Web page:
Saturday, April 20, 2013

Love Like You Can't Be Hurt


     It is a good thing for people living alone in the middle of nowhere to have at least one dry, difficult, thick book to read. This is partly because it will last three times as long, and occupy one-third as much space, as three fascinating page-turners. Also, solitude and lack of distraction allow one to read difficult yet important and valuable books that might be nonstarters in such a distraction-rich environment as an American city. It was only after leaving the USA and moving into a forest cave that I was able to wade through the entire Old Testament, for example. (I had started reading it a few times as a layperson, but always bogged down at Exodus.) And of course, reading difficult books is good exercise in self-discipline, concentration, and sometimes patience.
     My designated difficult book (DDB) for this recent trip to Asia was going to be The Idea of Justice by Amartya Sen, which a nice Bangladeshi lady gave me more than a year ago; but then a philosopher in Canada sent me The Essential David Bohm, so I read that one instead. (Bohm was a brilliant theoretical physicist who loved to philosophize, and who believed that a true understanding of the external universe can be realized only by integrating Physics with a thorough understanding of our own consciousness and thought processes. His Psychology was heavily influenced by his interactions with J. Krishnamurti.) To give some idea of the reading level of the book, section 7 of Chapter 1 is entitled "Reciprocal Relationships and the Approximate and Relative Character of the Autonomy of the Modes of Being of Things." The chapter entitled "Soma-Significance and the Activity of Meaning" was particularly slow going, taking me several days to grind through it. However, much of it is interesting, and although Bohm writes just like a physics professor, some of it is not so hard to read. I really can't consider myself a dedicated Bohmian though.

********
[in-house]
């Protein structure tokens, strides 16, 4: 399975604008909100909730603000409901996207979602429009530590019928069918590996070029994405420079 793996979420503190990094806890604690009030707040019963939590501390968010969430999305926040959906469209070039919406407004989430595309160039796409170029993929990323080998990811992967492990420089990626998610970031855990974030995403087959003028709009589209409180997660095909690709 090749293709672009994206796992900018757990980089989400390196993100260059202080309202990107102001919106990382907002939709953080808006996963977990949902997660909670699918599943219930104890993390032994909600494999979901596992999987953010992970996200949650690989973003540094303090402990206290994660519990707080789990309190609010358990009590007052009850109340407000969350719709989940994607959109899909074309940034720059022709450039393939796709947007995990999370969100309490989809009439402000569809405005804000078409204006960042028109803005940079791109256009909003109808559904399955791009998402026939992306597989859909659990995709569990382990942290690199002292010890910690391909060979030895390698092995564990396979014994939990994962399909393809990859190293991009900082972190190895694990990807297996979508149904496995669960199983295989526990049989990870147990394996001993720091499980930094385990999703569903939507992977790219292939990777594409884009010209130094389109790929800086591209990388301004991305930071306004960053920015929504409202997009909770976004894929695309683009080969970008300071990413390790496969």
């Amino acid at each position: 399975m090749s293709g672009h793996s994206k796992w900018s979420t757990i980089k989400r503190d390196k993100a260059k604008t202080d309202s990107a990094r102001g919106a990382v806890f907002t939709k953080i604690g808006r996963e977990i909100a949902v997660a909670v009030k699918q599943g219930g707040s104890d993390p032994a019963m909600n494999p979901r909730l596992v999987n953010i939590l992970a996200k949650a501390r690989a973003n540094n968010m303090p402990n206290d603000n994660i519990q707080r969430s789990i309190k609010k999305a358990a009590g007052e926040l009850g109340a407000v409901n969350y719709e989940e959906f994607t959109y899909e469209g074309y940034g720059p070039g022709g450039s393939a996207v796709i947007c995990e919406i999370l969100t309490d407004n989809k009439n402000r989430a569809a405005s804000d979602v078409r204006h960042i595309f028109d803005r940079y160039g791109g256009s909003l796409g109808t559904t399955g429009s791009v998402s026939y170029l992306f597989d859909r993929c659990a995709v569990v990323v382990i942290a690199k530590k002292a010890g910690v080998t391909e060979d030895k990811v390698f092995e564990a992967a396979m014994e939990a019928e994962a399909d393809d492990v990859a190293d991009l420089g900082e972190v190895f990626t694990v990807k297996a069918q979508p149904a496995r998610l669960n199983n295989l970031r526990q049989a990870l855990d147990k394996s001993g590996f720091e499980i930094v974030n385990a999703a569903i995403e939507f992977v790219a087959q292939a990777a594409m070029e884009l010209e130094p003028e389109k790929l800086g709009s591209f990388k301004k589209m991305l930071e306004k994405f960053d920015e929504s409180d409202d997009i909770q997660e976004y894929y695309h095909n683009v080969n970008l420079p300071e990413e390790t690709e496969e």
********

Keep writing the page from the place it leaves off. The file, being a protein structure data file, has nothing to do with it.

One evening, in a relatively light chapter called "Structure-Process and the Ego," I encountered the following passage:
What happens is that there is something you want – call it A. This something entails B. But you don't want B. Nevertheless, the ego process, being childish, tries to get rid of B while keeping A. Thus, it sends tremendous disapproval and negations against B. But this starts to get rid of A too. So it then sends in more urgent signals to hold on to A as well. This is all possible because, through confusion one loses sight of the relationship between A and B, as well as of the signal that is keeping A going and thus generating B. This buzzing cloud of confusion is generated by the mind, in response to another urgent signal, with which one reacts to the unpleasant fact that you can't have A without B. A great many conflicts have this childishly elementary structure.
So, I stopped reading and thought, "What would be a good example of this?" and within a few seconds arose this one:

        A=deep intimacy and love
        B=letting down one's barriers and being vulnerable

Some people, especially men I suppose, resolve this dilemma by dismissing both A and B; they endeavor to "score heavy with the babes" as a pleasant substitute, with little or no deep intimacy and love. Some women do this too. But I think women are somewhat more inclined than men to crave deep intimacy with another person. The trouble is that very many of them, maybe even most of them, are profoundly afraid of being vulnerable and getting hurt. They yearn for A, but A implies B, and they are terrified of B. It may even be that the situation is further complicated by the fact that, due to an unfortunate childhood or unwise choices in the past, they have even formed a subconscious association between love and pain.